By Lise Alves, Senior Contributing Reporter
SÃO PAULO, BRAZIL – Citing health reasons, Brazil’s Foreign Minister José Serra handed in his resignation to President Michel Temer on Wednesday afternoon. As one of the founding fathers of the PSDB (Brazilian Social Democracy Party) Serra has been one of the leading political figures in Brazil since the country’s return to democracy.
“I have asked to be exonerated from the position of Minister of State for Foreign Affairs,” began Serra’s resignation letter.
“I do so with sadness but due to health problems which are known to you, which prevent me from maintaining the pace of international travel inherent to the function of Chancellor,” it concluded.
In December Serra underwent back surgery and local media reports say that he had been complaining of pain due to the procedure. According to the former presidential candidate doctors have said that his recovery would take four months.
It is expected that Serra will return to his elected post as senator from São Paulo. He was elected in 2014 and his term in the Senate will end in 2022.
In his eight months as Foreign Minister for the Temer Administration, Jose Serra, had his share of controversies. Already as head of the Foreign Relations Ministry, Serra issued a statement in May accusing the governments of Venezuela, Bolivia, Cuba Ecuador and Nicaragua of ‘spreading lies’, when the leaders of these countries questioned the legitimacy of the impeachment trial process against then-suspended President Dilma Rousseff.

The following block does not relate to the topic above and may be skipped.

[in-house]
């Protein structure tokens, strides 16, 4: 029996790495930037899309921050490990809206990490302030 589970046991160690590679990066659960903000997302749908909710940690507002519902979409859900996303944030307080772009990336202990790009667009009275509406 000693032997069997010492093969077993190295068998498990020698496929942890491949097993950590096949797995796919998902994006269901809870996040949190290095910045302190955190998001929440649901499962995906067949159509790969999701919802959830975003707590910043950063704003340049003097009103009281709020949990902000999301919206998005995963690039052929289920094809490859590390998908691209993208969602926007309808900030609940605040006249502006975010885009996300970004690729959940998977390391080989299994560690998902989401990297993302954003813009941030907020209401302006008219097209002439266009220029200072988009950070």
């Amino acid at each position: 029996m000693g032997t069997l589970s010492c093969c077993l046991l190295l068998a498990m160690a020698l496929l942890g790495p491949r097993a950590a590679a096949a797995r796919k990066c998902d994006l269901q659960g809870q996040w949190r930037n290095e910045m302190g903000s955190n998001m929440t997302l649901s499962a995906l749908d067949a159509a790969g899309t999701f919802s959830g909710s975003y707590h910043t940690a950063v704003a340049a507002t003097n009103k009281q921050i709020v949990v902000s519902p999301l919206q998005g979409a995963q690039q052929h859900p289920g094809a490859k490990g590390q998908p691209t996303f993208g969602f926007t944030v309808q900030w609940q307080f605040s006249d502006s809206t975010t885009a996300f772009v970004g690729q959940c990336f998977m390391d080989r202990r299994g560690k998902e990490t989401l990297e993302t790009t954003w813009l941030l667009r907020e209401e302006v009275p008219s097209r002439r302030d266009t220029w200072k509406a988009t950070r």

In July, Brazil, led by Serra, pressured the other Mercosur countries not to allow Venezuela to occupy the temporary presidency of the economic bloc and in December suspended the Latin American country from the bloc.
In addition to being elected to Brazil’s Senate, Serra also held posts as Planning Minister and Health Minister during the Fernando Henrique Cardoso presidency, mayor of São Paulo city, and governor of São Paulo state.
He ran for the presidency twice, losing both times to PT party candidates (Luiz Inacio Lula da Silva and Dilma Rousseff).